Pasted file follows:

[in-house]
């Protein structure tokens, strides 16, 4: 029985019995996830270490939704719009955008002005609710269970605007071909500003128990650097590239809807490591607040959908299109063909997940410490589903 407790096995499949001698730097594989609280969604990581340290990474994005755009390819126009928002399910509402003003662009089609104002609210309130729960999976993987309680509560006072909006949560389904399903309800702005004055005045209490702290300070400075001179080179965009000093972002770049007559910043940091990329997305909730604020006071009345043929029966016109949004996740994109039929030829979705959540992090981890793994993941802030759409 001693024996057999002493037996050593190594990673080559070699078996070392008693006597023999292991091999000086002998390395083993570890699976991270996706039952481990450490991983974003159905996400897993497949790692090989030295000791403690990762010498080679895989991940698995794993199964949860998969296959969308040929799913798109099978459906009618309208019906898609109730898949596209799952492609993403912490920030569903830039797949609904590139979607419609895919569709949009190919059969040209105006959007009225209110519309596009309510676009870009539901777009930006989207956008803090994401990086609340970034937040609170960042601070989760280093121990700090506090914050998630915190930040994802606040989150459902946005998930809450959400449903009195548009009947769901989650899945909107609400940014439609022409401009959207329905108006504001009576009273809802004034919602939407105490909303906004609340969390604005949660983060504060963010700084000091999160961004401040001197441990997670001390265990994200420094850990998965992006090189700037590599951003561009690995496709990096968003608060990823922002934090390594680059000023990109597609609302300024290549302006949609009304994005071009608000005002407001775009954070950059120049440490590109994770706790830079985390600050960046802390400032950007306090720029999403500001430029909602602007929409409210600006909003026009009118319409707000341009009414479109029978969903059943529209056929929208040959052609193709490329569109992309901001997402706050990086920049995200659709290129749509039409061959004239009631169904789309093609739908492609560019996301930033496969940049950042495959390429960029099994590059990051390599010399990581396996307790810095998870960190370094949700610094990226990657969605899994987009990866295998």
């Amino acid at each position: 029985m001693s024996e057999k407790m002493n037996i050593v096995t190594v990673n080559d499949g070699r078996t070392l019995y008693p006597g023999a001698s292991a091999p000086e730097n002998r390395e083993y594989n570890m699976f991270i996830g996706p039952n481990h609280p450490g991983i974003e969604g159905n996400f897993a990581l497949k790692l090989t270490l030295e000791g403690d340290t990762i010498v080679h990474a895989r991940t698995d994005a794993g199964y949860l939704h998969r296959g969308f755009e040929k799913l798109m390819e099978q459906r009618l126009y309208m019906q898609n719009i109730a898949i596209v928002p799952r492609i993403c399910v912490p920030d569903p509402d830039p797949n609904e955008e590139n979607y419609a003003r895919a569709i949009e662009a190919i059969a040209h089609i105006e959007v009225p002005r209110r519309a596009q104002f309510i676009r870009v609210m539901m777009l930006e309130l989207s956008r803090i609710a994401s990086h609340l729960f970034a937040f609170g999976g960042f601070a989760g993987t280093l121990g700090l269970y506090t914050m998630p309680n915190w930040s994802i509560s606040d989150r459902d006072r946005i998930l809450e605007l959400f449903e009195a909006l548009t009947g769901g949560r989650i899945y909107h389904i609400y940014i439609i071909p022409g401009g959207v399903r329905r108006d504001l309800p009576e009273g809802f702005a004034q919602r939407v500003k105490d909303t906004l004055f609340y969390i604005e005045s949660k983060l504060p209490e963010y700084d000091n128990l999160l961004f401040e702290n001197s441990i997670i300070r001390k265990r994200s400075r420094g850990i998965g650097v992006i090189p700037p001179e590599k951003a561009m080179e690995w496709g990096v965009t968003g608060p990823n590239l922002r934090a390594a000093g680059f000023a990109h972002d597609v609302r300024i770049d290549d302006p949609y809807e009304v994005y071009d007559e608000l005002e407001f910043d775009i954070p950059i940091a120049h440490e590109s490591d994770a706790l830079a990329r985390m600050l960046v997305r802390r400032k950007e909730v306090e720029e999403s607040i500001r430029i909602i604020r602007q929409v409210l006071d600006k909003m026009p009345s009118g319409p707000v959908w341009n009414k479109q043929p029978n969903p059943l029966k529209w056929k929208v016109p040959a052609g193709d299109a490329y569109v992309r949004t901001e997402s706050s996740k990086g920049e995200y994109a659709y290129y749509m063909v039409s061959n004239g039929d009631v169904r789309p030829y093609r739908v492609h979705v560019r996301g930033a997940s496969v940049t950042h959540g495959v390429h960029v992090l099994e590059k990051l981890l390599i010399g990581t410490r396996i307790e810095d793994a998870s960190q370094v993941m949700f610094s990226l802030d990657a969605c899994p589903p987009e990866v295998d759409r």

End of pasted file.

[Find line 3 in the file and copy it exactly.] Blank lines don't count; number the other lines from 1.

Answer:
């Amino acid at each position: 029985m001693s024996e057999k407790m002493n037996i050593v096995t190594v990673n080559d499949g070699r078996t070392l019995y008693p006597g023999a001698s292991a091999p000086e730097n002998r390395e083993y594989n570890m699976f991270i996830g996706p039952n481990h609280p450490g991983i974003e969604g159905n996400f897993a990581l497949k790692l090989t270490l030295e000791g403690d340290t990762i010498v080679h990474a895989r991940t698995d994005a794993g199964y949860l939704h998969r296959g969308f755009e040929k799913l798109m390819e099978q459906r009618l126009y309208m019906q898609n719009i109730a898949i596209v928002p799952r492609i993403c399910v912490p920030d569903p509402d830039p797949n609904e955008e590139n979607y419609a003003r895919a569709i949009e662009a190919i059969a040209h089609i105006e959007v009225p002005r209110r519309a596009q104002f309510i676009r870009v609210m539901m777009l930006e309130l989207s956008r803090i609710a994401s990086h609340l729960f970034a937040f609170g999976g960042f601070a989760g993987t280093l121990g700090l269970y506090t914050m998630p309680n915190w930040s994802i509560s606040d989150r459902d006072r946005i998930l809450e605007l959400f449903e009195a909006l548009t009947g769901g949560r989650i899945y909107h389904i609400y940014i439609i071909p022409g401009g959207v399903r329905r108006d504001l309800p009576e009273g809802f702005a004034q919602r939407v500003k105490d909303t906004l004055f609340y969390i604005e005045s949660k983060l504060p209490e963010y700084d000091n128990l999160l961004f401040e702290n001197s441990i997670i300070r001390k265990r994200s400075r420094g850990i998965g650097v992006i090189p700037p001179e590599k951003a561009m080179e690995w496709g990096v965009t968003g608060p990823n590239l922002r934090a390594a000093g680059f000023a990109h972002d597609v609302r300024i770049d290549d302006p949609y809807e009304v994005y071009d007559e608000l005002e407001f910043d775009i954070p950059i940091a120049h440490e590109s490591d994770a706790l830079a990329r985390m600050l960046v997305r802390r400032k950007e909730v306090e720029e999403s607040i500001r430029i909602i604020r602007q929409v409210l006071d600006k909003m026009p009345s009118g319409p707000v959908w341009n009414k479109q043929p029978n969903p059943l029966k529209w056929k929208v016109p040959a052609g193709d299109a490329y569109v992309r949004t901001e997402s706050s996740k990086g920049e995200y994109a659709y290129y749509m063909v039409s061959n004239g039929d009631v169904r789309p030829y093609r739908v492609h979705v560019r996301g930033a997940s496969v940049t950042h959540g495959v390429h960029v992090l099994e590059k990051l981890l390599i010399g990581t410490r396996i307790e810095d793994a998870s960190q370094v993941m949700f610094s990226l802030d990657a969605c899994p589903p987009e990866v295998d759409r």